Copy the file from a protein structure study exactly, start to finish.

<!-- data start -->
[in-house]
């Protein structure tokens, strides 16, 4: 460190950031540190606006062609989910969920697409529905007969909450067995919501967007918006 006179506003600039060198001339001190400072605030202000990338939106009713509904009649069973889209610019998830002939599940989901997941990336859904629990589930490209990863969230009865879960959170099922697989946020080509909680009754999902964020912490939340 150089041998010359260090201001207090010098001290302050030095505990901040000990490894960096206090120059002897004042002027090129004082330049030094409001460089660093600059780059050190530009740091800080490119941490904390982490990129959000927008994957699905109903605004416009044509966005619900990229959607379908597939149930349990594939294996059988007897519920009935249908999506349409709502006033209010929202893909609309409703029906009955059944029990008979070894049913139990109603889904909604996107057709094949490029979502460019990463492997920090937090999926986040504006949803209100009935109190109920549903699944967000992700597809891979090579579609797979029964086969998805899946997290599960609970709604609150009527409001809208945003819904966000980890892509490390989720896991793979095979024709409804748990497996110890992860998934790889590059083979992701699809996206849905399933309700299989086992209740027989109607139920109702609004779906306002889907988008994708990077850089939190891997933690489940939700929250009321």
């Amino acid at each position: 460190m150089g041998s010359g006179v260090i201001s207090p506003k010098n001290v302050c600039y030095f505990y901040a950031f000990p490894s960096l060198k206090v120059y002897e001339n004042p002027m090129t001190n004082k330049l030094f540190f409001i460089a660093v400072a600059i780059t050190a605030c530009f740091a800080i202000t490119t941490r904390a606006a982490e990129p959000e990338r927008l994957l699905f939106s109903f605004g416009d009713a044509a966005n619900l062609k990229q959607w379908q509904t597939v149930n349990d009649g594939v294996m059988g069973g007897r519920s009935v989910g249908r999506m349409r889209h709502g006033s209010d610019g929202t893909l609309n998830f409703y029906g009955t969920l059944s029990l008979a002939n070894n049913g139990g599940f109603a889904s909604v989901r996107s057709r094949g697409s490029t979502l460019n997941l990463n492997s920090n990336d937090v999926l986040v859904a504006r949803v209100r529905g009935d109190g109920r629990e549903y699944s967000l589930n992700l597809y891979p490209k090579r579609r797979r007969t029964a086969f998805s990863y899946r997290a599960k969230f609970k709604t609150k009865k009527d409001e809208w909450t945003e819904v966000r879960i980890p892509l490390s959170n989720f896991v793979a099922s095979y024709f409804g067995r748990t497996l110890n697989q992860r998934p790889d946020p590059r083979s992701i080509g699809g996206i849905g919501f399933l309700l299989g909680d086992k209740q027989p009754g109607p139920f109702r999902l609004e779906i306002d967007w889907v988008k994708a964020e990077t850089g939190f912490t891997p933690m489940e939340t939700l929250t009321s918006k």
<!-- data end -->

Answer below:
[in-house]
């Protein structure tokens, strides 16, 4: 460190950031540190606006062609989910969920697409529905007969909450067995919501967007918006 006179506003600039060198001339001190400072605030202000990338939106009713509904009649069973889209610019998830002939599940989901997941990336859904629990589930490209990863969230009865879960959170099922697989946020080509909680009754999902964020912490939340 150089041998010359260090201001207090010098001290302050030095505990901040000990490894960096206090120059002897004042002027090129004082330049030094409001460089660093600059780059050190530009740091800080490119941490904390982490990129959000927008994957699905109903605004416009044509966005619900990229959607379908597939149930349990594939294996059988007897519920009935249908999506349409709502006033209010929202893909609309409703029906009955059944029990008979070894049913139990109603889904909604996107057709094949490029979502460019990463492997920090937090999926986040504006949803209100009935109190109920549903699944967000992700597809891979090579579609797979029964086969998805899946997290599960609970709604609150009527409001809208945003819904966000980890892509490390989720896991793979095979024709409804748990497996110890992860998934790889590059083979992701699809996206849905399933309700299989086992209740027989109607139920109702609004779906306002889907988008994708990077850089939190891997933690489940939700929250009321």
């Amino acid at each position: 460190m150089g041998s010359g006179v260090i201001s207090p506003k010098n001290v302050c600039y030095f505990y901040a950031f000990p490894s960096l060198k206090v120059y002897e001339n004042p002027m090129t001190n004082k330049l030094f540190f409001i460089a660093v400072a600059i780059t050190a605030c530009f740091a800080i202000t490119t941490r904390a606006a982490e990129p959000e990338r927008l994957l699905f939106s109903f605004g416009d009713a044509a966005n619900l062609k990229q959607w379908q509904t597939v149930n349990d009649g594939v294996m059988g069973g007897r519920s009935v989910g249908r999506m349409r889209h709502g006033s209010d610019g929202t893909l609309n998830f409703y029906g009955t969920l059944s029990l008979a002939n070894n049913g139990g599940f109603a889904s909604v989901r996107s057709r094949g697409s490029t979502l460019n997941l990463n492997s920090n990336d937090v999926l986040v859904a504006r949803v209100r529905g009935d109190g109920r629990e549903y699944s967000l589930n992700l597809y891979p490209k090579r579609r797979r007969t029964a086969f998805s990863y899946r997290a599960k969230f609970k709604t609150k009865k009527d409001e809208w909450t945003e819904v966000r879960i980890p892509l490390s959170n989720f896991v793979a099922s095979y024709f409804g067995r748990t497996l110890n697989q992860r998934p790889d946020p590059r083979s992701i080509g699809g996206i849905g919501f399933l309700l299989g909680d086992k209740q027989p009754g109607p139920f109702r999902l609004e779906i306002d967007w889907v988008k994708a964020e990077t850089g939190f912490t891997p933690m489940e939340t939700l929250t009321s918006k």